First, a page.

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Apollo 11 Command Module in 3D!

Smithsonian Insider

A 3-D rendering of the Apollo 11 Command Module with a view inside the hatch. The seats inside are where astronauts Neil Armstrong, Buzz Aldrin […]

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Earth Optimism: Smithsonian’s “Agua Salud” Project restores degraded land with forest

Smithsonian Insider

This Earth Day weekend in Washington, D.C., the Smithsonian is convening the first Earth Optimism Summit. The three-day event, taking place April 21–23, will look […]

The post Earth Optimism: Smithsonian’s “Agua Salud” Project restores degraded land with forest appeared first on Smithsonian Insider.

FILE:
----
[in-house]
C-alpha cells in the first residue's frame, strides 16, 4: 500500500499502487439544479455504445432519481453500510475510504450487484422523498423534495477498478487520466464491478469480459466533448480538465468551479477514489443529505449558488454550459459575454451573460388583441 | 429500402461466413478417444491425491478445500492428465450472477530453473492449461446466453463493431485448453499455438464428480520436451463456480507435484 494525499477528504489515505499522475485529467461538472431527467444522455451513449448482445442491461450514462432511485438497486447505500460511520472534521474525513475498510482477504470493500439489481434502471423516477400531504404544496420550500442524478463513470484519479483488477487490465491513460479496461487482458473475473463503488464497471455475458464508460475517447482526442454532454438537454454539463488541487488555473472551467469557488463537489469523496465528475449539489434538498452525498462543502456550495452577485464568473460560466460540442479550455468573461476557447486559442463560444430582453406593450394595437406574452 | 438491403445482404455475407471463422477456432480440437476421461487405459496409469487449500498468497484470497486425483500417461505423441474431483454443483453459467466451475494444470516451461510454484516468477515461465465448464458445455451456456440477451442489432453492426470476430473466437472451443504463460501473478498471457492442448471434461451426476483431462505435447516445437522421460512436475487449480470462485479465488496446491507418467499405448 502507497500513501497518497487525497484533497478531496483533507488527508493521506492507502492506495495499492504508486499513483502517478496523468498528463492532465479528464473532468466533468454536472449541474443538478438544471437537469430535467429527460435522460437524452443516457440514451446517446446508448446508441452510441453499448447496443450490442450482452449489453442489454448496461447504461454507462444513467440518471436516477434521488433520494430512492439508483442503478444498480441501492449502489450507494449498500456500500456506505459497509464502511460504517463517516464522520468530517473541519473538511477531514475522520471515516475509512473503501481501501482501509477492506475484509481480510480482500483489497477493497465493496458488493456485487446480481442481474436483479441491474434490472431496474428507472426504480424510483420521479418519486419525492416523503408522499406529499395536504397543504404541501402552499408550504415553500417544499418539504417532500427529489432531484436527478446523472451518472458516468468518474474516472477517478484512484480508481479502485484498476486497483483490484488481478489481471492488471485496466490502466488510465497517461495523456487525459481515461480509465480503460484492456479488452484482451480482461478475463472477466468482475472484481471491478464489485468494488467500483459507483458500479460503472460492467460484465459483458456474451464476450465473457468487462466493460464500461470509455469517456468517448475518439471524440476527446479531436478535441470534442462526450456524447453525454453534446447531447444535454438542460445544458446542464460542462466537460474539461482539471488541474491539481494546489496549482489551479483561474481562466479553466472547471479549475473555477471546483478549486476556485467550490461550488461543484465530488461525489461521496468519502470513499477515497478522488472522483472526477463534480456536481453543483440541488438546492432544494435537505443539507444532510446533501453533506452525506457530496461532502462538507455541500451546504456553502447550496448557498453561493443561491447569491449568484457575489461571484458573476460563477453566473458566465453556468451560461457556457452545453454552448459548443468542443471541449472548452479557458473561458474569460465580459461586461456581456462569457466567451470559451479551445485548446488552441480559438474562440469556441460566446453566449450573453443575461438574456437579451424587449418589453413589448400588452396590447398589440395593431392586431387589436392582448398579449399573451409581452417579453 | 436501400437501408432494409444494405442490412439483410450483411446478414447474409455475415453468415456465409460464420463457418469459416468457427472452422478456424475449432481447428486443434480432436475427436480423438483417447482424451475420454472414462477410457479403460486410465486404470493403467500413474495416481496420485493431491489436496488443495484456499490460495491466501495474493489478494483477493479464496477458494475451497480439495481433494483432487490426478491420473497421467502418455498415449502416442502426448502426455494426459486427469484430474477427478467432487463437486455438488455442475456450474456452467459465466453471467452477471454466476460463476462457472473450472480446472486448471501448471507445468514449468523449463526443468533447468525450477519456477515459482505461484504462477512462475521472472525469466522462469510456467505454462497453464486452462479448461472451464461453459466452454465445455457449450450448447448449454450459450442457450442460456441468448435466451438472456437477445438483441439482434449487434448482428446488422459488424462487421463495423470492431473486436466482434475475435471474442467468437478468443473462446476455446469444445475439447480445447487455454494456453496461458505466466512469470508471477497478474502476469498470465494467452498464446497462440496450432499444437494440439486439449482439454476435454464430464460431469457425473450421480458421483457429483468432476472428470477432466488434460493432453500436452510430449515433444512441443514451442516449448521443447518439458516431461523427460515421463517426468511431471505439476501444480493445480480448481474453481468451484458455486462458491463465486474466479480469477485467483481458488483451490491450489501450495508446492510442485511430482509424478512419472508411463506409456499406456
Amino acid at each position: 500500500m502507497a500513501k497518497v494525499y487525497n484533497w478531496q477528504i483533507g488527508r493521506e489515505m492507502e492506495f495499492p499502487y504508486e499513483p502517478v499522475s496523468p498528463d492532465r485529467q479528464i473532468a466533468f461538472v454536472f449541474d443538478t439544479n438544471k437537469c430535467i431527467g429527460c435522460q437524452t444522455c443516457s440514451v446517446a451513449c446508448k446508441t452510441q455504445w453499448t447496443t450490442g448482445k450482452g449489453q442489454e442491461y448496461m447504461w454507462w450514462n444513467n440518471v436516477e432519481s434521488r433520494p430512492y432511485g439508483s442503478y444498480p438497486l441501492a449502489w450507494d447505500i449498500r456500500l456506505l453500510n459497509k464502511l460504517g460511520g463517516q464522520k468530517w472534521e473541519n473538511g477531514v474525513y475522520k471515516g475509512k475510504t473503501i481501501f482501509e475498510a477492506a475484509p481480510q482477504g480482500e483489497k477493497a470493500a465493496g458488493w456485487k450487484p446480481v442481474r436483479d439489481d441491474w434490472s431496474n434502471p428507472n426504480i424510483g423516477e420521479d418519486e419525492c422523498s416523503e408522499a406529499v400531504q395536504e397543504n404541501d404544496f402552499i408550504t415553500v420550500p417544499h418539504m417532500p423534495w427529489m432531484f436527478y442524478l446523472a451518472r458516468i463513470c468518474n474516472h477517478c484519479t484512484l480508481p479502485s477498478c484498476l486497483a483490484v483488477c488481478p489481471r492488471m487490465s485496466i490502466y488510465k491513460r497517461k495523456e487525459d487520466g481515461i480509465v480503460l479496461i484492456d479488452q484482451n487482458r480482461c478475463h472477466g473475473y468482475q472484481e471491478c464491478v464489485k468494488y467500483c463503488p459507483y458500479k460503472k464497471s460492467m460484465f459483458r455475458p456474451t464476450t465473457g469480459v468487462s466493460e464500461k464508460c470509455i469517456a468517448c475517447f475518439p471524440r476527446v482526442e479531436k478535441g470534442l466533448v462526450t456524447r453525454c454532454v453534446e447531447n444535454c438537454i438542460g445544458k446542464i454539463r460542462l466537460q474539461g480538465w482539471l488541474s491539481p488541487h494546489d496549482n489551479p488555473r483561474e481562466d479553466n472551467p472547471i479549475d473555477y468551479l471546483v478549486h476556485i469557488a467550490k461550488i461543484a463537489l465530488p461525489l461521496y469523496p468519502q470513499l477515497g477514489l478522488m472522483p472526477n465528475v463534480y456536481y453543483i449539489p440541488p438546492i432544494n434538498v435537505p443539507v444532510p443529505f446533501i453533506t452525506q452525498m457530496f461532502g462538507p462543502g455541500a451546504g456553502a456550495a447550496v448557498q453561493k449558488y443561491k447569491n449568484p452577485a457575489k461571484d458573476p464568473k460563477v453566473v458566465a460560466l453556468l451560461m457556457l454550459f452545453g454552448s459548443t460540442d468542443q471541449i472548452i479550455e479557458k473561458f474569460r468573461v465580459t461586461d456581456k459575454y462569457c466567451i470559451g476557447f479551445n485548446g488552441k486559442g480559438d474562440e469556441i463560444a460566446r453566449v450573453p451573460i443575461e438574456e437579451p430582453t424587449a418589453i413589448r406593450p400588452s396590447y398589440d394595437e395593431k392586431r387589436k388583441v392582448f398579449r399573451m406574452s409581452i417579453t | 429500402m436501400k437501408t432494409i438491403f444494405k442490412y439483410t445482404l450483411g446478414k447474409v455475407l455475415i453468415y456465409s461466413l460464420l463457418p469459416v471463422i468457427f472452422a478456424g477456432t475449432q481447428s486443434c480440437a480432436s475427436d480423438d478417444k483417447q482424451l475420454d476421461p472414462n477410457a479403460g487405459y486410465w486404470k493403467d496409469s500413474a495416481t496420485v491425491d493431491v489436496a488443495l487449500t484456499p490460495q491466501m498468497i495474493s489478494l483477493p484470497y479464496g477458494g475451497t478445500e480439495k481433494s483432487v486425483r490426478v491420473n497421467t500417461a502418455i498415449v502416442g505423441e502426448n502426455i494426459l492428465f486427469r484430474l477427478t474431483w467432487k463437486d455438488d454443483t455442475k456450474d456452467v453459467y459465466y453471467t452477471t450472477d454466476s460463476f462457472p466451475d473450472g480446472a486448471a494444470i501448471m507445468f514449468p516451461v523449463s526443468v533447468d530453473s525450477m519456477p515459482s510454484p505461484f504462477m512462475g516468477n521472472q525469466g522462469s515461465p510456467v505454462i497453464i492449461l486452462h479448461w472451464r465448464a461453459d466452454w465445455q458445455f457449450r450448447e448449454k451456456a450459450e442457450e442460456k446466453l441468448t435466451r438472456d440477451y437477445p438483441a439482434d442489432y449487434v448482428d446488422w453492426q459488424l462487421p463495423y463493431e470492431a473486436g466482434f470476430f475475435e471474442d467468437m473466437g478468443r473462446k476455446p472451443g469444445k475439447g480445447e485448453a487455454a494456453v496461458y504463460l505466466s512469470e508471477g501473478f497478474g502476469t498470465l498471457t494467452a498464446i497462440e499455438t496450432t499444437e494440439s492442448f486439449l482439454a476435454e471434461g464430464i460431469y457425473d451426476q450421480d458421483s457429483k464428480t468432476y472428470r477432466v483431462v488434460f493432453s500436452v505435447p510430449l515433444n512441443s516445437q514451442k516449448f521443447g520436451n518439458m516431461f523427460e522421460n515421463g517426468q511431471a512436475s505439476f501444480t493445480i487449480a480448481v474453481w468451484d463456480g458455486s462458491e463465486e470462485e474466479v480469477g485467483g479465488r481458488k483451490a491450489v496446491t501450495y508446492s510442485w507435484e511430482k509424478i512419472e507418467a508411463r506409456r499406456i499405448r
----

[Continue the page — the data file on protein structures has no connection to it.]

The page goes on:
Earth From Space

Smithsonian Magazine

We live in an age of satellites; the skies above are full of them, usually just beyond our sight. And while we benefit plenty from the information they provide and the technologies they make possible, my favorite satellite product has to be the imagery. Many people marvel at the Hubble pictures of deep space, but my preference is for the images of Earth and especially the ones in which our planet turns into an Impressionist’s dream.

For years, the USGS has collected many of its Landsat images into “Earth as Art” collections, and now many of them are being displayed in an exhibit at the Library of Congress; you can see some here on Smithsonian.com.

But now I (and tens of thousands of others) are enjoying another collection: the European Space Agency’s Flickr stream. I’ve highlighted eight of my favorites from the Earth from Space category in the gallery below. Which ones would you consider hanging as art in your home?

Image by ESA / NASA. An icy landscape in northern Canada almost looks like water, as seen from the International Space Station. (original image)